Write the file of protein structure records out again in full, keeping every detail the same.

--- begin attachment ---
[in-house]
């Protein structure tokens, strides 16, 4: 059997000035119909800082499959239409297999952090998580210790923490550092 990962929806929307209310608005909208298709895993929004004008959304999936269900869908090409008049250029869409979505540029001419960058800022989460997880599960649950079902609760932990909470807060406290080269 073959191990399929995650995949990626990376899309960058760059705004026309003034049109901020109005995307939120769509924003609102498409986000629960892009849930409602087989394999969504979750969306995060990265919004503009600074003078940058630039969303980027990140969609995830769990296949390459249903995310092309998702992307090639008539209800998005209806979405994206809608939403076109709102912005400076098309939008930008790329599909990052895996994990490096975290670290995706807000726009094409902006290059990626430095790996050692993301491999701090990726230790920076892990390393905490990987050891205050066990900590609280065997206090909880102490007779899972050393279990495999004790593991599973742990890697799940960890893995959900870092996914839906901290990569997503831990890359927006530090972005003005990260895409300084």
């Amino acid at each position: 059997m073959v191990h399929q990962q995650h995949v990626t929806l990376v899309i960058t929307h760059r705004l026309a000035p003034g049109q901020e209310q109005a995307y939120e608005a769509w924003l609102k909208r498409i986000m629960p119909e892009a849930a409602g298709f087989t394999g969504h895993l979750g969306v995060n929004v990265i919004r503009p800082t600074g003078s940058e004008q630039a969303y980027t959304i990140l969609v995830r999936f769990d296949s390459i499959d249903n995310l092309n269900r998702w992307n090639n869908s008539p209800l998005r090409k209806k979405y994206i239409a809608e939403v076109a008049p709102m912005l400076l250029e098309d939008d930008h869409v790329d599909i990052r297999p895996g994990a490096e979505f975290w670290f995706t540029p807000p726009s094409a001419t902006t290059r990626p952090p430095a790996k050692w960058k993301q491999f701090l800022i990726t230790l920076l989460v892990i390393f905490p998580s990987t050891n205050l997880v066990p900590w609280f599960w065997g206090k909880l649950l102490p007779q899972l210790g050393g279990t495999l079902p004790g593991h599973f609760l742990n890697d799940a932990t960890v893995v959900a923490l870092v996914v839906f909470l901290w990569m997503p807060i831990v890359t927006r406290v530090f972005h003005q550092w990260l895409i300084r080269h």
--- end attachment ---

[in-house]
């Protein structure tokens, strides 16, 4: 059997000035119909800082499959239409297999952090998580210790923490550092 990962929806929307209310608005909208298709895993929004004008959304999936269900869908090409008049250029869409979505540029001419960058800022989460997880599960649950079902609760932990909470807060406290080269 073959191990399929995650995949990626990376899309960058760059705004026309003034049109901020109005995307939120769509924003609102498409986000629960892009849930409602087989394999969504979750969306995060990265919004503009600074003078940058630039969303980027990140969609995830769990296949390459249903995310092309998702992307090639008539209800998005209806979405994206809608939403076109709102912005400076098309939008930008790329599909990052895996994990490096975290670290995706807000726009094409902006290059990626430095790996050692993301491999701090990726230790920076892990390393905490990987050891205050066990900590609280065997206090909880102490007779899972050393279990495999004790593991599973742990890697799940960890893995959900870092996914839906901290990569997503831990890359927006530090972005003005990260895409300084």
């Amino acid at each position: 059997m073959v191990h399929q990962q995650h995949v990626t929806l990376v899309i960058t929307h760059r705004l026309a000035p003034g049109q901020e209310q109005a995307y939120e608005a769509w924003l609102k909208r498409i986000m629960p119909e892009a849930a409602g298709f087989t394999g969504h895993l979750g969306v995060n929004v990265i919004r503009p800082t600074g003078s940058e004008q630039a969303y980027t959304i990140l969609v995830r999936f769990d296949s390459i499959d249903n995310l092309n269900r998702w992307n090639n869908s008539p209800l998005r090409k209806k979405y994206i239409a809608e939403v076109a008049p709102m912005l400076l250029e098309d939008d930008h869409v790329d599909i990052r297999p895996g994990a490096e979505f975290w670290f995706t540029p807000p726009s094409a001419t902006t290059r990626p952090p430095a790996k050692w960058k993301q491999f701090l800022i990726t230790l920076l989460v892990i390393f905490p998580s990987t050891n205050l997880v066990p900590w609280f599960w065997g206090k909880l649950l102490p007779q899972l210790g050393g279990t495999l079902p004790g593991h599973f609760l742990n890697d799940a932990t960890v893995v959900a923490l870092v996914v839906f909470l901290w990569m997503p807060i831990v890359t927006r406290v530090f972005h003005q550092w990260l895409i300084r080269h």